(HealthDay News) — New multiple myeloma treatment options appear promising for patients aged 65 years and younger and for newly diagnosed patients who are ineligible for stem-cell transplantation, according to two studies published in the Sept. 4 issue of the New England Journal of Medicine.
Antonio Palumbo, M.D., from the University of Turin in Italy, and colleagues randomized 273 patients aged 65 years or younger with multiple myeloma to high-dose melphalan plus stem-cell transplantation or melphalan-prednisone-lenalidomide consolidation therapy after induction. In addition, 251 patients were randomized to lenalidomide maintenance therapy or no maintenance therapy. During a median follow-up period of 51.2 months, high-dose melphalan plus stem-cell transplantation correlated with significantly longer progression-free survival (median survival, 43.0 versus 22.4 months; hazard ratio for progression or death, 0.44) and overall survival (four-year overall survival, 81.6 versus 65.3 percent; hazard ratio for death, 0.55). Lenalidomide maintenance was associated with significantly longer median progression-free survival (41.9 versus 21.6 months; hazard ratio for progression or death, 0.47).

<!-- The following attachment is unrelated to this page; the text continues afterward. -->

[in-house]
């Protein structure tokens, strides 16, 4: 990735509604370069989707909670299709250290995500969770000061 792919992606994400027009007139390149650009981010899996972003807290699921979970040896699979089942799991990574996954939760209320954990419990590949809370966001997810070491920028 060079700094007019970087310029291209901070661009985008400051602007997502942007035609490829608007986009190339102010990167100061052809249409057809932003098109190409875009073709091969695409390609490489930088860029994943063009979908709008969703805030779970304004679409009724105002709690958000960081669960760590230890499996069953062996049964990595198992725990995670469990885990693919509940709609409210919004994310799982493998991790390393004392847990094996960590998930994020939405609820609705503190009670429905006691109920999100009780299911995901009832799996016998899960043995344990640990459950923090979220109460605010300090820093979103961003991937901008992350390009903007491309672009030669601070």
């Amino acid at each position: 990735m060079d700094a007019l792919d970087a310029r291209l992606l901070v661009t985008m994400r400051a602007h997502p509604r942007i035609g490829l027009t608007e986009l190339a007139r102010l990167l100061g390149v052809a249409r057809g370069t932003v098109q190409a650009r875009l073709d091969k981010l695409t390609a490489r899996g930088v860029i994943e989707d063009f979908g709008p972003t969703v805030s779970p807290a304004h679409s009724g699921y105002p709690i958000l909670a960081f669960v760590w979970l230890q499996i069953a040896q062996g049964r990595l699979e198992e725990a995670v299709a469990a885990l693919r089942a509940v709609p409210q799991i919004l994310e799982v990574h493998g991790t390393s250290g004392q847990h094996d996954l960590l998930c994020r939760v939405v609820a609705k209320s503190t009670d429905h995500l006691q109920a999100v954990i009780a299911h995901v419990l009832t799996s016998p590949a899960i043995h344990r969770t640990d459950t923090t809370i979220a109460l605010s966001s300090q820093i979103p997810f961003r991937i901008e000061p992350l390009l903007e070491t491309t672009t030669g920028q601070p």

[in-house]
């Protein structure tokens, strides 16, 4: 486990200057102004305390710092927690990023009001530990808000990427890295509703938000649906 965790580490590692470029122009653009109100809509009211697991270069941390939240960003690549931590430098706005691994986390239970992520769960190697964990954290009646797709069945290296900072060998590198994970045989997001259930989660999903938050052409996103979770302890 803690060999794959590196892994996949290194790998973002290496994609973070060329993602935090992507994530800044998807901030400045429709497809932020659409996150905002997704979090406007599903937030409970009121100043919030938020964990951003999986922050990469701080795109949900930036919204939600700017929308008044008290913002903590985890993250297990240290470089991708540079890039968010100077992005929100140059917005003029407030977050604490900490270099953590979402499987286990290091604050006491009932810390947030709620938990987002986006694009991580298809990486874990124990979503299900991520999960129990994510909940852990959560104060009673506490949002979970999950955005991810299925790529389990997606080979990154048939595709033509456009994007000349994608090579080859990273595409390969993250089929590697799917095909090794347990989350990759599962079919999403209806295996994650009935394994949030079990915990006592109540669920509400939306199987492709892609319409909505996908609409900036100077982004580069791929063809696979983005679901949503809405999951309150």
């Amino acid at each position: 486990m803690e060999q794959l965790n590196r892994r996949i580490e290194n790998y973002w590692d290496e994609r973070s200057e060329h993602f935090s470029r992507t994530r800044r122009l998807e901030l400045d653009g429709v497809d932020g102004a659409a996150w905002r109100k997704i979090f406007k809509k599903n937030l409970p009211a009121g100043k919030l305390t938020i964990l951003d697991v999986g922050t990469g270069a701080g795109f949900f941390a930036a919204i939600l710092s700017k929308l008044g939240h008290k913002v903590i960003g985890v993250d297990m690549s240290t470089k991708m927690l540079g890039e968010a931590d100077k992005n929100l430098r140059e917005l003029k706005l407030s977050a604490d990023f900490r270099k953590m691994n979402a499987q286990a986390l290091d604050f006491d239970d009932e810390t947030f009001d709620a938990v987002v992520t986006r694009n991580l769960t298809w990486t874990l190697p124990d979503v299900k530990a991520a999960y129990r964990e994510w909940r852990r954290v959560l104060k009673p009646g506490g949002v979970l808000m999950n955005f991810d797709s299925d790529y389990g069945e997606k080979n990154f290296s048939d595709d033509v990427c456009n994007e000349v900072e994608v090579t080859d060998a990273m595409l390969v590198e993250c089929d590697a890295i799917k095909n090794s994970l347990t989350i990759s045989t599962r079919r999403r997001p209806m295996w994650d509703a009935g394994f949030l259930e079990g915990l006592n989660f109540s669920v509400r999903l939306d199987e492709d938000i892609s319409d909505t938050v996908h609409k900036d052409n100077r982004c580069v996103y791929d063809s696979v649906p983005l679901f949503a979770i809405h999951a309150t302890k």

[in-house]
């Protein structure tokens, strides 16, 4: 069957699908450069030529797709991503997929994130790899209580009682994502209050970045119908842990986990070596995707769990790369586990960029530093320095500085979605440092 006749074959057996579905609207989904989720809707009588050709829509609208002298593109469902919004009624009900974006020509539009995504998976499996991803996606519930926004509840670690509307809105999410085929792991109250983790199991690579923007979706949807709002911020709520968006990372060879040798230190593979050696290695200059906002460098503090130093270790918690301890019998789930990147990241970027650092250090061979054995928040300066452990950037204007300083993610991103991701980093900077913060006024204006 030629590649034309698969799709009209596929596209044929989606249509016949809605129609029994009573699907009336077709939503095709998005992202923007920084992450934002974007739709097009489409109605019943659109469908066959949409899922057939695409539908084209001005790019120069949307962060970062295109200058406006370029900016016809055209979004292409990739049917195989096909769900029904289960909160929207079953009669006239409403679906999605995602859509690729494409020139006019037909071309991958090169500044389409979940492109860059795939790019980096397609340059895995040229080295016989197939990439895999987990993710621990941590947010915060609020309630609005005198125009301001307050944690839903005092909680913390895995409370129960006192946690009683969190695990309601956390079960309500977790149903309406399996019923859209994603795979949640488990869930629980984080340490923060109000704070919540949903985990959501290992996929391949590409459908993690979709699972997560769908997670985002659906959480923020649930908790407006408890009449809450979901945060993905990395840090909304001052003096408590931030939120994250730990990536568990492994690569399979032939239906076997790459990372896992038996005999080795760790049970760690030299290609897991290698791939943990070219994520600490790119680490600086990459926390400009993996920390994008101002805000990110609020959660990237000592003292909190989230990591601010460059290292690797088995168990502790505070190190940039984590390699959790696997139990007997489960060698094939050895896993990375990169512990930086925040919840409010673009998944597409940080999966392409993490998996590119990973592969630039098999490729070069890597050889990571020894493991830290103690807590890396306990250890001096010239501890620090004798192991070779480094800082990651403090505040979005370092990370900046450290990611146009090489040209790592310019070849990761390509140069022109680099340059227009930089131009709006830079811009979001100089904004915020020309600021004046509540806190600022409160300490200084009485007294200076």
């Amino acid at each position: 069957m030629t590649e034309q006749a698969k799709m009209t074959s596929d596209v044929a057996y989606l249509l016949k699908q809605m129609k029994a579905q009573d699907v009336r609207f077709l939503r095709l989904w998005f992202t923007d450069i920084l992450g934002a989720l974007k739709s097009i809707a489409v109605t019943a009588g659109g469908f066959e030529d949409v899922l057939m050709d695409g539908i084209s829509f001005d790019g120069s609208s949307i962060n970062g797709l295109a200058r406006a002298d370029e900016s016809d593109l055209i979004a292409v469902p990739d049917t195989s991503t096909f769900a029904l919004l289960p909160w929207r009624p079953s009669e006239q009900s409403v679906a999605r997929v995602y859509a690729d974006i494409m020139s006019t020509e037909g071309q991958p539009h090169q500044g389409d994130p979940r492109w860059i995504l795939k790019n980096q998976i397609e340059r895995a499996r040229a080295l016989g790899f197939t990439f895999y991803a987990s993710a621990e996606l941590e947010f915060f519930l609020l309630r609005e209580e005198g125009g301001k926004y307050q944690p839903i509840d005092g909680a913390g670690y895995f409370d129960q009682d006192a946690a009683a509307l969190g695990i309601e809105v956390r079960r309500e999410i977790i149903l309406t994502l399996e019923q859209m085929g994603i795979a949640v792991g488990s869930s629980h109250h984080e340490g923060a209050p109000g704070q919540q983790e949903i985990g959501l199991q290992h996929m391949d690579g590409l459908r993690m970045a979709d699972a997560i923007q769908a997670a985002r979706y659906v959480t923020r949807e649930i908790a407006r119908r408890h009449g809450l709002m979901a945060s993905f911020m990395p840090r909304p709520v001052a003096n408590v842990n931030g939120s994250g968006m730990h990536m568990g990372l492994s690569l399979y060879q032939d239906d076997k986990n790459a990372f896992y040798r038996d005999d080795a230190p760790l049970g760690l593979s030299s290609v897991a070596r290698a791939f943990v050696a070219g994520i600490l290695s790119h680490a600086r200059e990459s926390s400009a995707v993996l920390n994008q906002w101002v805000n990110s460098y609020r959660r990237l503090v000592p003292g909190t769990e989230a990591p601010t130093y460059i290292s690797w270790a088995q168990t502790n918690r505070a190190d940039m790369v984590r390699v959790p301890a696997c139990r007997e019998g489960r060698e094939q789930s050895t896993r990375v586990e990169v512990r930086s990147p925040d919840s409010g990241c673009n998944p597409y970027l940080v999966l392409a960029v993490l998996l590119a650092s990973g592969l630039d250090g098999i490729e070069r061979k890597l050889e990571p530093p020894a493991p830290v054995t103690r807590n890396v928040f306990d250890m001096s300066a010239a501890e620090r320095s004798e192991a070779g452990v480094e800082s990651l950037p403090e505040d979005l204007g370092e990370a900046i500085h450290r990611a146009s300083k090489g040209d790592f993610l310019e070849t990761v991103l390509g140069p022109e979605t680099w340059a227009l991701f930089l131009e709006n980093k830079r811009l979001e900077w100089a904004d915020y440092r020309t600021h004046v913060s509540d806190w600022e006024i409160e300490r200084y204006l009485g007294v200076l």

Lotfi Benboubker, M.D., from the Centre Hospitalier Régional Universitaire in Tours, France, and colleagues randomized 1,623 patients with myeloma to lenalidomide and dexamethasone (until disease progression or 18 cycles) or to melphalan-prednisone-thalidomide (MPT) for 72 weeks. The researchers found that the median progression-free survival was 25.5, 20.7, and 21.2 months with continuous lenalidomide-dexamethasone, 18 cycles of lenalidomide-dexamethasone, and MPT, respectively (hazard ratio for progression or death, 0.72 and 0.70 for continuous lenalidomide-dexamethasone versus MPT and 18 cycles lenalidomide-dexamethasone, respectively).
“These two articles considerably further our understanding of therapy for myeloma and how to best integrate new agents to treat this disease,” write the authors of an accompanying editorial.
Several authors from the Palumbo study disclosed financial ties to pharmaceutical and biotechnology companies, including Celgene, which funded the study and also partially funded the Benboubker study.